Commission accuses Pak of subjugating Gilgit Baltistan, grabbing its land

New Delhi/Islamabad (IANS) The Human Rights Commission of Pakistan (HRCP) has slammed the Imran Khan-led government for continuing with the policy of subjugation of the Gilgit Baltistan (GB) region, a part India's Jammu and Kashmir under Pakistan's occupation.

In its latest report on human rights violations in Pakistan released on Thursday, the HRCP has said that Pakistan's objection to the abolition of special status for Indian Jammu and Kashmir "appears odd, because Pakistan itself has not granted special status to one of its components (GB)."

The HRCP said that there is a "confusion" regarding the status of the region within the state of Pakistan.

The report of 2019, a copy of which IANS has accessed, said that this year, for the first time, HRCP's annual report on the state of human rights in Pakistan reflects the realities of provincial autonomy and federalism as enshrined in the Constitution of Pakistan.

In a searing commentary, the commission recalled that the GB's province-like status granted in 2009 as per the Empowerment and Self-Governance Order was nullified by an order in 2018, withdrawing whatever "negligible powers" that had been delegated to the region in 2009.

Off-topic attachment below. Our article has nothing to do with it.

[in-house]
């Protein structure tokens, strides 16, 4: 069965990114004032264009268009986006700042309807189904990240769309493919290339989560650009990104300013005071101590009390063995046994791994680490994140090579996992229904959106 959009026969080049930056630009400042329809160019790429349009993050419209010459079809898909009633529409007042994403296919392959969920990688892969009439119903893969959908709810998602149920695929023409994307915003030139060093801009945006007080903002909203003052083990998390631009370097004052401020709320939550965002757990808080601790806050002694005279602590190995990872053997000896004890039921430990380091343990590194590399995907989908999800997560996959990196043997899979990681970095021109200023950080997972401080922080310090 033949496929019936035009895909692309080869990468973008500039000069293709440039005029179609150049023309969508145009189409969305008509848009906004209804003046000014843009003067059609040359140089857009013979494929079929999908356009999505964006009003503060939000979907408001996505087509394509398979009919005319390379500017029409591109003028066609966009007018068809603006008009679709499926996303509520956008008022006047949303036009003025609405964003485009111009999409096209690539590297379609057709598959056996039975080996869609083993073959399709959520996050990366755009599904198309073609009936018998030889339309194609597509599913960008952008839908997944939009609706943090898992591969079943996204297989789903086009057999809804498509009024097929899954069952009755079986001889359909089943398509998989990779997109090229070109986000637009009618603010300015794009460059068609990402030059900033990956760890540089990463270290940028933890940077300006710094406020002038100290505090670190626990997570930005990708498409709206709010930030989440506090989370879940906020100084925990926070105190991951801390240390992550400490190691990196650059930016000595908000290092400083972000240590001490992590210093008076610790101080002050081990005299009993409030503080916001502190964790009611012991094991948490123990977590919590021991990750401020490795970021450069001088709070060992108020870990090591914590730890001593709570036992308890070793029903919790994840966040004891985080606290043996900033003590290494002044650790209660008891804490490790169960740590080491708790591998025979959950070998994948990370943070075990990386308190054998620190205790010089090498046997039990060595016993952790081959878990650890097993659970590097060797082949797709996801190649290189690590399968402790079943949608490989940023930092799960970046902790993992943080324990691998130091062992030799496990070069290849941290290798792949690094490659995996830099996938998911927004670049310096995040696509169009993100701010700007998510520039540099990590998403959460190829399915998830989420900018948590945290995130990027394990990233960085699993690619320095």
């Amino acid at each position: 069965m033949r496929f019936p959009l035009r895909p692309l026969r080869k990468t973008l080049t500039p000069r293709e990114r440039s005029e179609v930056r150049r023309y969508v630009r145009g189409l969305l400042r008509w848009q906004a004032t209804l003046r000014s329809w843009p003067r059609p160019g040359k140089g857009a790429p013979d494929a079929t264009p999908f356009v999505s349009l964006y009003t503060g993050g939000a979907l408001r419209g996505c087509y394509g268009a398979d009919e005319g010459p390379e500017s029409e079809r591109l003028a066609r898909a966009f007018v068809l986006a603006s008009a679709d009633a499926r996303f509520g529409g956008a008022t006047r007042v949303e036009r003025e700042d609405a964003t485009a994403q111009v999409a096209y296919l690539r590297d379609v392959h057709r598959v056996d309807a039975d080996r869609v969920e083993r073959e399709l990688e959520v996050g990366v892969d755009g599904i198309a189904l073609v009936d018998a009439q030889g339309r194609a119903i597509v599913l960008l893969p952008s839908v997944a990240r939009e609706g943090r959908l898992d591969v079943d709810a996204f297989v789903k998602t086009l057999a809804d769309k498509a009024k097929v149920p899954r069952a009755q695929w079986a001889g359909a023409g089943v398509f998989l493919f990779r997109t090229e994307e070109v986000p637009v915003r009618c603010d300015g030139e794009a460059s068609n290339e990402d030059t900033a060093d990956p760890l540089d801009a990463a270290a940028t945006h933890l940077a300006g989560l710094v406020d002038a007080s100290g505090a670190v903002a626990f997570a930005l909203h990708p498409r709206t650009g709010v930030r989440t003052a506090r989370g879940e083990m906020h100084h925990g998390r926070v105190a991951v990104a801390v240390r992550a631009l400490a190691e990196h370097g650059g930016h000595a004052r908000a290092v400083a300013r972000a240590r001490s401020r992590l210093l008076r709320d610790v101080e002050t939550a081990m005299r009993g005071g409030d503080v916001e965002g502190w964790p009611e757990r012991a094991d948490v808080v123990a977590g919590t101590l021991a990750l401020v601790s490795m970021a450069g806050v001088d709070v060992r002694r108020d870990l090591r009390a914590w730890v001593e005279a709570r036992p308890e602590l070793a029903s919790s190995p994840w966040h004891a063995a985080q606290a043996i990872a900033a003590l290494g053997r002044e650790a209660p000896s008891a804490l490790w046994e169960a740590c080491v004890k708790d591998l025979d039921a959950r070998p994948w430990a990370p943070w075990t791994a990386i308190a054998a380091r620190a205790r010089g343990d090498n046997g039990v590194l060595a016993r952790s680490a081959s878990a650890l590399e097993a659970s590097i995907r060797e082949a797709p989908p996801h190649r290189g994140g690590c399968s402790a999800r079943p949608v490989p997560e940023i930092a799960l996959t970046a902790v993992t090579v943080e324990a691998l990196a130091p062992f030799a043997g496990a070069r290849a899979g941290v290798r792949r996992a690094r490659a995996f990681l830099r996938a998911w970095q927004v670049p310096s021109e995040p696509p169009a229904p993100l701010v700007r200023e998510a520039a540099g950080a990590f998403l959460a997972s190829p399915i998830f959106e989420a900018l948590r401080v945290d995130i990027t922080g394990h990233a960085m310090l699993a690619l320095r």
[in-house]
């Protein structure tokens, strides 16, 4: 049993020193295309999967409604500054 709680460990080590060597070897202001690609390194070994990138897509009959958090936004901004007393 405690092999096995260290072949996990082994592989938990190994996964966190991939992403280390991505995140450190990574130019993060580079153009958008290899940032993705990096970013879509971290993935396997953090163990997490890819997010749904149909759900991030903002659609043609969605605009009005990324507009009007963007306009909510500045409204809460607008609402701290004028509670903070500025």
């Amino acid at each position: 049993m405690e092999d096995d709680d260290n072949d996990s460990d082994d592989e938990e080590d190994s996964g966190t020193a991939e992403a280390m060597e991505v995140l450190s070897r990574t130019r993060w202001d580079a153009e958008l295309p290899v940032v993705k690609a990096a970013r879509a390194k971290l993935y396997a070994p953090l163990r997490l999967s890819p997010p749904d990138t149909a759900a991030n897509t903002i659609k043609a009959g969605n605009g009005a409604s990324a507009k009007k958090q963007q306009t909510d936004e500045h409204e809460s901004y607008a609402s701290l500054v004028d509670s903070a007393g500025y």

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The 2018 order annulled the GB Council which had local representation, and gave too many powers to the country's Prime Minister, the commission lamented. In 2019, under Prime Minister Imran Khan, this disenfranchisement of people in the region remained unchanged.

The report said that after the Modi government's August 5, 2019 decision to abrogate Article 370 which granted special status to Jammu and Kashmir, the Indian Foreign Ministry's statement, which claimed GB to be a part of India, "has weakened the position of Pakistan as regards GB, because unlike India-held Jammu and Kashmir, GB enjoys neither special status, nor constitutional cover."

"To address this anomaly, Chairman of Kashmir Committee, Syed Fakhar Imam, had asked the Government of Pakistan on August 2, 2019 to consider restoring the State Subject Rule (SSR) in GB," the human rights commission recalled.

Recounting the history of the state, the commission said that the Maharaja of Jammu and Kashmir had introduced hereditary state subject order in 1927, defining and categorising state subjects and non-state subjects. The rule granted the right to government office, land use and ownership only to the state subjects in Jammu and Kashmir.

"Voices for the rights to land and resources, and protests against settlers, have been getting louder as political parties and civil society organisations demand restoration of SSR to protect the rights and interests of people from exogenous forces and settlers," the commission said.

Accusing the government and other institutions and private commercial entities of "usurping land" in the GB, the HRCP said the land grabbing has increased manifold since the inception of the China-Pakistan Economic Corridor (CPEC).

"The opposition of the people is evident from the protests held periodically across the region against land grabbing, usurpation and purchase through coercive and covert means. Protest and clashes over the issue of land have been reported in Ghanche, Skardu, Hunza, Nagar, Ghizer and Gilgit districts," the commission said.

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